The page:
Various Artists - Brown Acid: The Fifth Trip - Albums - Reviews - Soundblab

Various Artists - Brown Acid: The Fifth Trip

by Ljubinko Zivkovic Rating:8 Release Date:2017-10-31
Various Artists - Brown Acid: The Fifth Trip
Various Artists - Brown Acid: The Fifth Trip

There are two ways to approach the reissue of hard-to-find, obscure gems (and quite a few duds) from the bygone rock eras - the cheap and quick way and the meticulous long-winding way. The cheap, quick and (seemingly) easy way is to grab a few singles or albums you stumbled upon, pick a few and come up with a compilation with very little info. The hard and meticulous way would include tracking down not only the original master tapes, but also the info for the uninitiated. Sometimes that includes trying to forward some royalties to the original musicians! Usually, the amount of effort brings an equal reward.

True collectors and aficionados will get fooled only once as such compilations and ‘series’ might turn a quick buck, but that is about it. It is usually those series that try their best that succeed, and the Brown Acid series is only gathering in strength, particularly with true collectors. The Fifth Trip the series coordinated between a publisher, Riding Easy Records, and a retailer, Permanent Records, to try and not only track down the master tapes and collect all the necessary information, but also to licence the tracks so that the artists can be given a second chance. No exception for this fifth edition of Brown Acid, which stylistically covers the ground with the bands/artists that tried to straddle the late Sixties psychedelia with proto-prog and early stages of heavy rock.

The quality of the Brown Acid series, evident on Fifth Trip is that the level of duds compared to good discoveries is quite low, but still dependent on one's taste. Personally, the tracks more firmly connected to late psych, like the opening Captain Foam’s “No Reason” with its harmony vocals, and Finch’s “Nothing But The Sun,” with some exquisite fuzz guitar are clinchers. A high standard is maintained with George Brigman and his “Blowin’ Smoke” (let's not go into what he was smoking), Cybernaut and their  “Clockwork," which ventures into prog without that watch-my-quick-hands gimmicks associated with so many bands connected with the genre. Fargo and their excellent Nuggets-style  “Abaddon”  has some weird lyrics even for 1969, while Mammoth with their self-titled tracks and Flasher and their “Icky Bicky” do good straddling between psych and early stages of heavy.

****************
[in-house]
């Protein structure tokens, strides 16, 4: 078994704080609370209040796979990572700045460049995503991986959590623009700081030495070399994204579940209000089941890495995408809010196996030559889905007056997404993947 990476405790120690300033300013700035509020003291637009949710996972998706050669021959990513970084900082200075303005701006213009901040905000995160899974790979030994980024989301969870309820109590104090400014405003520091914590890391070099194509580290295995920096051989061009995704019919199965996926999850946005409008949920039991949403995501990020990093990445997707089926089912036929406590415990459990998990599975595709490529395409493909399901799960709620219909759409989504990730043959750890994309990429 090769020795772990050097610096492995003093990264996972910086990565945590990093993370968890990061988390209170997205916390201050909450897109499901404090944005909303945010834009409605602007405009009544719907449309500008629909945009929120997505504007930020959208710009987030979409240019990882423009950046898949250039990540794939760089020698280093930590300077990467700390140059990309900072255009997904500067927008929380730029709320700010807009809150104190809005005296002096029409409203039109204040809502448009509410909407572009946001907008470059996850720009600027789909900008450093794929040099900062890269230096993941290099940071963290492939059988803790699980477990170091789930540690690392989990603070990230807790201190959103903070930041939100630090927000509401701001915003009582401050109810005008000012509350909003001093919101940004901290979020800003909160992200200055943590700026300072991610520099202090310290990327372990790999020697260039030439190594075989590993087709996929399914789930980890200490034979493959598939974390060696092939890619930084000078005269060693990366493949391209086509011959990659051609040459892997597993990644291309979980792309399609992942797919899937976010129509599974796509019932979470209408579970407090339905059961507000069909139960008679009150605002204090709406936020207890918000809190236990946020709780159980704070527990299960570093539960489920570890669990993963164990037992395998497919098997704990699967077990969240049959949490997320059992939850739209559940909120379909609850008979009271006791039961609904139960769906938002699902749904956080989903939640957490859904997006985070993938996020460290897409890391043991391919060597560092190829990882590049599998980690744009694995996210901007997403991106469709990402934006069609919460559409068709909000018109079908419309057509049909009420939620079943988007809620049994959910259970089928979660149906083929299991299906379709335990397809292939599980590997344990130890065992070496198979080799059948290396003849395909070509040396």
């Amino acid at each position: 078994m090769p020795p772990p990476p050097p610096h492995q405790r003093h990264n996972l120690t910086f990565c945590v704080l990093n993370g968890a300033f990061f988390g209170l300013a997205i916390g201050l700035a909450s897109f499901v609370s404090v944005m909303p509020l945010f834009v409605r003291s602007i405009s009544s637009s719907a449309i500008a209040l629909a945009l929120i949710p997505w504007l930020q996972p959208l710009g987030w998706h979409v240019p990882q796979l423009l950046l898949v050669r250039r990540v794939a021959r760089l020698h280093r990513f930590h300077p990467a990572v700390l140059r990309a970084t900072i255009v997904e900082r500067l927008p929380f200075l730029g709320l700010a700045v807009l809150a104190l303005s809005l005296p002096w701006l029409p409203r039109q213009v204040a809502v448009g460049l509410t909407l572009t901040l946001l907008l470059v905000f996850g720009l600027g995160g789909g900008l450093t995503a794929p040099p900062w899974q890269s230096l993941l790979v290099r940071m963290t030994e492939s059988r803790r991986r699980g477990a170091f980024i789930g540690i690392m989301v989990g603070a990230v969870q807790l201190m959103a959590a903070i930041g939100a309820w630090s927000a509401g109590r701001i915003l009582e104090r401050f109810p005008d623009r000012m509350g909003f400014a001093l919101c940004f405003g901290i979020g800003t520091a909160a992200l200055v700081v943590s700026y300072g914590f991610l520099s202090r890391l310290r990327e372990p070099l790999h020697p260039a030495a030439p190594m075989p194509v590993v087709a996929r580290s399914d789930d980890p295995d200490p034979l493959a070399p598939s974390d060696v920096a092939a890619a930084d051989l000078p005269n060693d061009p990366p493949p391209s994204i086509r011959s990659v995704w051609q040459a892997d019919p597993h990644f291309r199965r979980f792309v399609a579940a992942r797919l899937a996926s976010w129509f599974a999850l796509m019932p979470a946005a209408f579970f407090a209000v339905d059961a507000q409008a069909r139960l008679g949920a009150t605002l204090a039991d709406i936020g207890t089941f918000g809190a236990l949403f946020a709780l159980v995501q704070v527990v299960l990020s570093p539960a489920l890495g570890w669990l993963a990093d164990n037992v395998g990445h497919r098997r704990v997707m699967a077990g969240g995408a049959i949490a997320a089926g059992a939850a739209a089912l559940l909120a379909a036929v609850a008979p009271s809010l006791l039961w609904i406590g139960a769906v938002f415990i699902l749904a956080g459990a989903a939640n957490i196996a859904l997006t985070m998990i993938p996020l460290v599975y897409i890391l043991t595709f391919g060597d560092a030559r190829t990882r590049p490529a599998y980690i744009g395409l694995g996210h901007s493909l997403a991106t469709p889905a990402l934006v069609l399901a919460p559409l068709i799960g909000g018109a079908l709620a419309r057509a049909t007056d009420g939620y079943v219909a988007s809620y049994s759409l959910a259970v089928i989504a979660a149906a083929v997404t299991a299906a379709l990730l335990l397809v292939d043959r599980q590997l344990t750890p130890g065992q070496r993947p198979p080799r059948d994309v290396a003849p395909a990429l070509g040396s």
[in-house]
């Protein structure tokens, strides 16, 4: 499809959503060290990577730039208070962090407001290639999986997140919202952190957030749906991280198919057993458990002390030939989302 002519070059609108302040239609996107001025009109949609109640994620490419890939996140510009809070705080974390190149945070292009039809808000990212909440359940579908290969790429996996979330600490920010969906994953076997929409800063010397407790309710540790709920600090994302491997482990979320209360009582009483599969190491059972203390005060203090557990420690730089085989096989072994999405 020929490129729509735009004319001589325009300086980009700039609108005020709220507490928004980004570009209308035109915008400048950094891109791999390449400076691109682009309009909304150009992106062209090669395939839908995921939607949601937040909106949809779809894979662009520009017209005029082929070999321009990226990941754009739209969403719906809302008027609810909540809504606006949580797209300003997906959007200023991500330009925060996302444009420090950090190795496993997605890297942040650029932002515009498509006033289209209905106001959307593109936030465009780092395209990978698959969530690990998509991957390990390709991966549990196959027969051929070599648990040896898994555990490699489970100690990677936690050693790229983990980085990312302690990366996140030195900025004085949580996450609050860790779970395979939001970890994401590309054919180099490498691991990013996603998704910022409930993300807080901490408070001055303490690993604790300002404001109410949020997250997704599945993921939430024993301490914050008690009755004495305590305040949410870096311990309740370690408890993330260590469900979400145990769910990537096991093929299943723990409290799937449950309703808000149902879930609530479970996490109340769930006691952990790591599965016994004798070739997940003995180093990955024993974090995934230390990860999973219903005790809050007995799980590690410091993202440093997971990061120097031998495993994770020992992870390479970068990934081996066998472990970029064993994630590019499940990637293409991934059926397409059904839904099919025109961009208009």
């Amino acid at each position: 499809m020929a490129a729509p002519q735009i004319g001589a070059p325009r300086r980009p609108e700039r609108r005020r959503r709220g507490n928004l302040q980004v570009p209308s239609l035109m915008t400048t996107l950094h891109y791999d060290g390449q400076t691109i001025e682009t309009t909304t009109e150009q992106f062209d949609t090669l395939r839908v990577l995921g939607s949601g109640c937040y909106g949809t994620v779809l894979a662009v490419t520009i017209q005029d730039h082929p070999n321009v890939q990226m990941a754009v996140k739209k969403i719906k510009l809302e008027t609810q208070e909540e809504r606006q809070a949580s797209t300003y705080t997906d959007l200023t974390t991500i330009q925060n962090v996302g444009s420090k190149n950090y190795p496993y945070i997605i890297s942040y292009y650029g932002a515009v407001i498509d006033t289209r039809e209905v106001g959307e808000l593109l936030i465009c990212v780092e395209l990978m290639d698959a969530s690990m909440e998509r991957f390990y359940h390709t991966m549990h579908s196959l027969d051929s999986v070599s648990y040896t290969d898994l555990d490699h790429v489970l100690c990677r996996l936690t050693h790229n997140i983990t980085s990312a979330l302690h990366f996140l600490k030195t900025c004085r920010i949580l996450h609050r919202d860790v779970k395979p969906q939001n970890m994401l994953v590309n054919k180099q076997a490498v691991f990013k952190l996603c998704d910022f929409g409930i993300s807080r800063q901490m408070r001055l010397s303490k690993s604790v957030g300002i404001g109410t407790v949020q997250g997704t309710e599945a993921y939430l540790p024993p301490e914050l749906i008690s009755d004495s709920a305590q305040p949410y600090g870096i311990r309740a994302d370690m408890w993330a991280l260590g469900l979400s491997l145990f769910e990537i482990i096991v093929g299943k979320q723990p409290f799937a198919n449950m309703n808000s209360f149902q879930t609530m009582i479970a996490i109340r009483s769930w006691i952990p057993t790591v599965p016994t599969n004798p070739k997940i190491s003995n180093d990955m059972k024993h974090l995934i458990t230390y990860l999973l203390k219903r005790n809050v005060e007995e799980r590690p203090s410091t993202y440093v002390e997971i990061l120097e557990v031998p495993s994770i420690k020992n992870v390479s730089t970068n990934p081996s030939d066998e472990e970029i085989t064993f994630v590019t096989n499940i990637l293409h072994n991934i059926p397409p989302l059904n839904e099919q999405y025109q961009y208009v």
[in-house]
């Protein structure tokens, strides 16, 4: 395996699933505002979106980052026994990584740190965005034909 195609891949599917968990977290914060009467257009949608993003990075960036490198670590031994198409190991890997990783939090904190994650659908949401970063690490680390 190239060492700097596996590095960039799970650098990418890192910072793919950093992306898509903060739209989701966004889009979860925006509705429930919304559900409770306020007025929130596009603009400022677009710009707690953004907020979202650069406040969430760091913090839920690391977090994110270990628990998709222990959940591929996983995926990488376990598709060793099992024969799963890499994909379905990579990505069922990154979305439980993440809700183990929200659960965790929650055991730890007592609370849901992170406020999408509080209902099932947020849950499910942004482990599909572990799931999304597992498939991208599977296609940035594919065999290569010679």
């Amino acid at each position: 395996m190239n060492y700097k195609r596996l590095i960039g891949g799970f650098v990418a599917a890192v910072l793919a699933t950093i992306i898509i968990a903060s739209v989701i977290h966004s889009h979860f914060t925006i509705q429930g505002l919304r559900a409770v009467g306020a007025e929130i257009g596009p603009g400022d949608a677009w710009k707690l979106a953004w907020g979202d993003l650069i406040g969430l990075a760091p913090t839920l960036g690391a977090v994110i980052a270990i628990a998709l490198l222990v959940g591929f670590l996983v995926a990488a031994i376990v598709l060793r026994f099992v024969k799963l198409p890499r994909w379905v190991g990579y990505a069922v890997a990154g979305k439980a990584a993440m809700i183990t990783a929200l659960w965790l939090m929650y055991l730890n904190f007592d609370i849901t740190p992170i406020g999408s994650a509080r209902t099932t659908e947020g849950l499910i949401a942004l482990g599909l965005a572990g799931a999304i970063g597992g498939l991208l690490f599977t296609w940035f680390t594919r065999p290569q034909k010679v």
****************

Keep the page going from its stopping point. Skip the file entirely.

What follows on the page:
Zebra’s version of “Helter Skelter” is good enough to be passable, while the only two duds are Lance’s “Fireball” and Thor’s “Lick It." These two are showcases of everything where heavy rock went wrong - lousy tunes and lousy lyrics, usually combined. Flashy guitar riffs don’t save the day this time around.

Even though these tracks are close to the end of the Fifth Trip, they don’t detract much from the overall high quality of this compilation and the series it belongs to, both something true collectors should seriously look into.

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